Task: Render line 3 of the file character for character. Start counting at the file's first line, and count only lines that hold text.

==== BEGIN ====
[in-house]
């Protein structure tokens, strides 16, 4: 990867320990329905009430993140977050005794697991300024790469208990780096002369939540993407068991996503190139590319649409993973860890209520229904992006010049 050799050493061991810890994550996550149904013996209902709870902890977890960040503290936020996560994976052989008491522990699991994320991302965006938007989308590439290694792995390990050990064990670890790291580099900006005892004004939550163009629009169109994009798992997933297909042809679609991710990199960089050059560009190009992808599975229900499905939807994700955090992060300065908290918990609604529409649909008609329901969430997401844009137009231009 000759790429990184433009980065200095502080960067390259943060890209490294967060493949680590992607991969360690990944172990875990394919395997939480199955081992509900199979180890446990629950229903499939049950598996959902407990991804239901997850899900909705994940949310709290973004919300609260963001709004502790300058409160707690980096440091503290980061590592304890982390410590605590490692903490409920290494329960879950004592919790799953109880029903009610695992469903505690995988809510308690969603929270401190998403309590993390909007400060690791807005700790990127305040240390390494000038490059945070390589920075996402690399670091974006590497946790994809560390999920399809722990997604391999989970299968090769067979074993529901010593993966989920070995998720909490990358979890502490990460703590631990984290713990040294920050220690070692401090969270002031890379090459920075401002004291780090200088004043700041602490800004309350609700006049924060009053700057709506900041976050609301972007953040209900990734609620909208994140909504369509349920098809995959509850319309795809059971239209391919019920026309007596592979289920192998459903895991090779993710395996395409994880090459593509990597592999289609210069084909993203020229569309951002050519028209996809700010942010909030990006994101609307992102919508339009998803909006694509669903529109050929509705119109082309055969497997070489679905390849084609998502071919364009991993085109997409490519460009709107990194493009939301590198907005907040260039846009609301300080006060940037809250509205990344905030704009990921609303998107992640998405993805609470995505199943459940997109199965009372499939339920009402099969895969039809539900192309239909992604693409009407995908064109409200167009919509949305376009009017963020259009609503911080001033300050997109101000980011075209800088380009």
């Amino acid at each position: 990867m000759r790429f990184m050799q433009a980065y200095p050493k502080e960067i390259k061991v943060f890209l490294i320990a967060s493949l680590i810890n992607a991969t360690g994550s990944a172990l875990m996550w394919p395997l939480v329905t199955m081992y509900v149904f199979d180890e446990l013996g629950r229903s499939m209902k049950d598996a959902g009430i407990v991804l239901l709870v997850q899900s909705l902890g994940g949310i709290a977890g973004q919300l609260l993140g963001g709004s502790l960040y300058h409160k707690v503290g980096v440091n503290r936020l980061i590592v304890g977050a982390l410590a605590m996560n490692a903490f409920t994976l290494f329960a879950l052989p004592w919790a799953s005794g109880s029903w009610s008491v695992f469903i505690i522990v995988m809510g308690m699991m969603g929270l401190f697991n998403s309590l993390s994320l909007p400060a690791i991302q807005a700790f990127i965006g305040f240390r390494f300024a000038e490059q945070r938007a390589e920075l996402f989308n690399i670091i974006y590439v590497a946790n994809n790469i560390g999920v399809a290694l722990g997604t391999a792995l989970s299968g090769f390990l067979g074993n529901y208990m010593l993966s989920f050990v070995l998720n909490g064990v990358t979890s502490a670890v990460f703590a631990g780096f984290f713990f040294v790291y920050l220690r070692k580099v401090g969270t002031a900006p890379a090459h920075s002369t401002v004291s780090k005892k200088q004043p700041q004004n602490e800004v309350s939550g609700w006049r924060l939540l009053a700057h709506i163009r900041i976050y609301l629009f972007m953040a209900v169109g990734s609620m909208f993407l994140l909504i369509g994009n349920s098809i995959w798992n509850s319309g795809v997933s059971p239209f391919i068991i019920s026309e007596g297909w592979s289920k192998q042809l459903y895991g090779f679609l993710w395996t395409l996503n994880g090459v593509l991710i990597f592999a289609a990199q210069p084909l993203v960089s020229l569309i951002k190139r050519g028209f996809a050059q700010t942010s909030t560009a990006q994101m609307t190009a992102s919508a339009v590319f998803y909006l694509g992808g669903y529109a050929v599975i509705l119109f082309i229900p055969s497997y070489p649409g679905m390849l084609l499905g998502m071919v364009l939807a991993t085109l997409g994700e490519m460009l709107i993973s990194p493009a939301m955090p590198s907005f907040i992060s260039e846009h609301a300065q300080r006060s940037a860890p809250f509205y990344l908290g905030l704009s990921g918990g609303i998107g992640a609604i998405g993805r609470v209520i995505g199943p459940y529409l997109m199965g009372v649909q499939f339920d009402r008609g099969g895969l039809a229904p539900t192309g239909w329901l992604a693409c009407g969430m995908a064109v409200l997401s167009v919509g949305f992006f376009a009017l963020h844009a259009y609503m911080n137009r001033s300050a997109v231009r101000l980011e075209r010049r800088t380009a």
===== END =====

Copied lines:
């Amino acid at each position: 990867m000759r790429f990184m050799q433009a980065y200095p050493k502080e960067i390259k061991v943060f890209l490294i320990a967060s493949l680590i810890n992607a991969t360690g994550s990944a172990l875990m996550w394919p395997l939480v329905t199955m081992y509900v149904f199979d180890e446990l013996g629950r229903s499939m209902k049950d598996a959902g009430i407990v991804l239901l709870v997850q899900s909705l902890g994940g949310i709290a977890g973004q919300l609260l993140g963001g709004s502790l960040y300058h409160k707690v503290g980096v440091n503290r936020l980061i590592v304890g977050a982390l410590a605590m996560n490692a903490f409920t994976l290494f329960a879950l052989p004592w919790a799953s005794g109880s029903w009610s008491v695992f469903i505690i522990v995988m809510g308690m699991m969603g929270l401190f697991n998403s309590l993390s994320l909007p400060a690791i991302q807005a700790f990127i965006g305040f240390r390494f300024a000038e490059q945070r938007a390589e920075l996402f989308n690399i670091i974006y590439v590497a946790n994809n790469i560390g999920v399809a290694l722990g997604t391999a792995l989970s299968g090769f390990l067979g074993n529901y208990m010593l993966s989920f050990v070995l998720n909490g064990v990358t979890s502490a670890v990460f703590a631990g780096f984290f713990f040294v790291y920050l220690r070692k580099v401090g969270t002031a900006p890379a090459h920075s002369t401002v004291s780090k005892k200088q004043p700041q004004n602490e800004v309350s939550g609700w006049r924060l939540l009053a700057h709506i163009r900041i976050y609301l629009f972007m953040a209900v169109g990734s609620m909208f993407l994140l909504i369509g994009n349920s098809i995959w798992n509850s319309g795809v997933s059971p239209f391919i068991i019920s026309e007596g297909w592979s289920k192998q042809l459903y895991g090779f679609l993710w395996t395409l996503n994880g090459v593509l991710i990597f592999a289609a990199q210069p084909l993203v960089s020229l569309i951002k190139r050519g028209f996809a050059q700010t942010s909030t560009a990006q994101m609307t190009a992102s919508a339009v590319f998803y909006l694509g992808g669903y529109a050929v599975i509705l119109f082309i229900p055969s497997y070489p649409g679905m390849l084609l499905g998502m071919v364009l939807a991993t085109l997409g994700e490519m460009l709107i993973s990194p493009a939301m955090p590198s907005f907040i992060s260039e846009h609301a300065q300080r006060s940037a860890p809250f509205y990344l908290g905030l704009s990921g918990g609303i998107g992640a609604i998405g993805r609470v209520i995505g199943p459940y529409l997109m199965g009372v649909q499939f339920d009402r008609g099969g895969l039809a229904p539900t192309g239909w329901l992604a693409c009407g969430m995908a064109v409200l997401s167009v919509g949305f992006f376009a009017l963020h844009a259009y609503m911080n137009r001033s300050a997109v231009r101000l980011e075209r010049r800088t380009a």